Inferno XIV: The Old Man of Crete
Ink on paper, 2016
22 x 15”
A fantastic interlude occurs in the fourteenth canto of L’Inferno as Virgil revives imagery from Nebuchadnezzar’s Dream, an image of a giant statue made from various materials, from precious and strong on the top to crumbling clay at the bottom.
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After leaving the Forest of Suicides Dante and Virgil traverse the burning sands of the the seventh circle of hell. Their conversation is set aside for a time as Virgil relates the allegory of the Old Man of Crete, an image borrowed from the second chapter of the Book of Daniel, in which the great King Nebudchadnezzar is visited by a dream of a giant statue, metaphorically composed of various materials—strong to weak, precious to worthless. In Virgil’s description the statue is an enormous colossus, emerging from the side of Mount Ida in Crete.
The statue’s back faces Egypt, heretofore the world’s dominant society, and looks to Rome in deference to Christian rule. As a symbol of humanity’s crumbling moral and political fortitude it has a head of gold, arms and breast made of silver, bronze abdomen and thighs, and iron legs. His right foot, upon which he rests most of his weight, is made of crumbling, kiln baked clay, a symbol of the deteriorating institution of the medieval Catholic Church. He cries tears (through cracks in his body, not as I have depicted it in the illustration) which on the ground below create the four rivers of Inferno: Acheron, Styx, Phlegethon and Cocytus.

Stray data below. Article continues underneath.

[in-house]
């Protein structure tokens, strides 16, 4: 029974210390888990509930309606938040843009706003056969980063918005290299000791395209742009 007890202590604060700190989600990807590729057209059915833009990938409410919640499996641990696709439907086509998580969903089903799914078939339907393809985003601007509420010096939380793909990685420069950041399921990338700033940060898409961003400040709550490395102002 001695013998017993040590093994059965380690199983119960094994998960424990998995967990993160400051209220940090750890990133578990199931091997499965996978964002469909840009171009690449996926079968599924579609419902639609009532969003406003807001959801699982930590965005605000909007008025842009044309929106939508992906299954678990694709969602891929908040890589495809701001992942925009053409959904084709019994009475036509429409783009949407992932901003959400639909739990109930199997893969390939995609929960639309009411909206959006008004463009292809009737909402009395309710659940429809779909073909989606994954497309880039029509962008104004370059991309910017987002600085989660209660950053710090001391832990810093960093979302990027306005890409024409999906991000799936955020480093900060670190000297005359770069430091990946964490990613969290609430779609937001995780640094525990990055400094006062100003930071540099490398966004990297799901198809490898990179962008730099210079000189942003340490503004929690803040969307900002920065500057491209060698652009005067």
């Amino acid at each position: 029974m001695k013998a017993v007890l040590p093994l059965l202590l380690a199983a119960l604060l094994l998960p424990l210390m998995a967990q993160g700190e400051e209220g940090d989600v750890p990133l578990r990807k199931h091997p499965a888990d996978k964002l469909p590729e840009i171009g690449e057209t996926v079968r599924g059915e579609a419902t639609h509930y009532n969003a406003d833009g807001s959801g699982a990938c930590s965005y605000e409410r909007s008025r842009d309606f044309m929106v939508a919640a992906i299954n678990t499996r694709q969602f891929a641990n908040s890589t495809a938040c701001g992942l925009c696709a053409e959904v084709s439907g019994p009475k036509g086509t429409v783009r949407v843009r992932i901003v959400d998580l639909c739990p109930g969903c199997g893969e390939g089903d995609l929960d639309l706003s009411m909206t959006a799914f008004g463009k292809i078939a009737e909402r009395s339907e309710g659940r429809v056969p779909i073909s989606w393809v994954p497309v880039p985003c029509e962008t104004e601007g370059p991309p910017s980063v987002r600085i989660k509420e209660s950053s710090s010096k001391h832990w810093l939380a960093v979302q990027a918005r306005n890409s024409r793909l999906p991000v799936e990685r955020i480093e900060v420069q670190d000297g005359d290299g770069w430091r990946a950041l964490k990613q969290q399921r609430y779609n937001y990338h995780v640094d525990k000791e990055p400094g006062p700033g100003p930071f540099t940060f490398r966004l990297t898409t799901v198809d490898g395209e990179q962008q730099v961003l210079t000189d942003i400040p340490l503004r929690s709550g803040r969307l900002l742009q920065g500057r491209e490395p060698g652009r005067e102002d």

This is my favorite drawing so far, in part because of the sheer complexity of the image I needed to make. I relied a bit on ancient conceptions of Nebudchadnezzar is developing the costume and styling of hair and beard (see below), and really enjoyed interpreting the various active aspects of the image, finding concise and iconic ways to indicate is gaze, the tears, the geography, and materiality.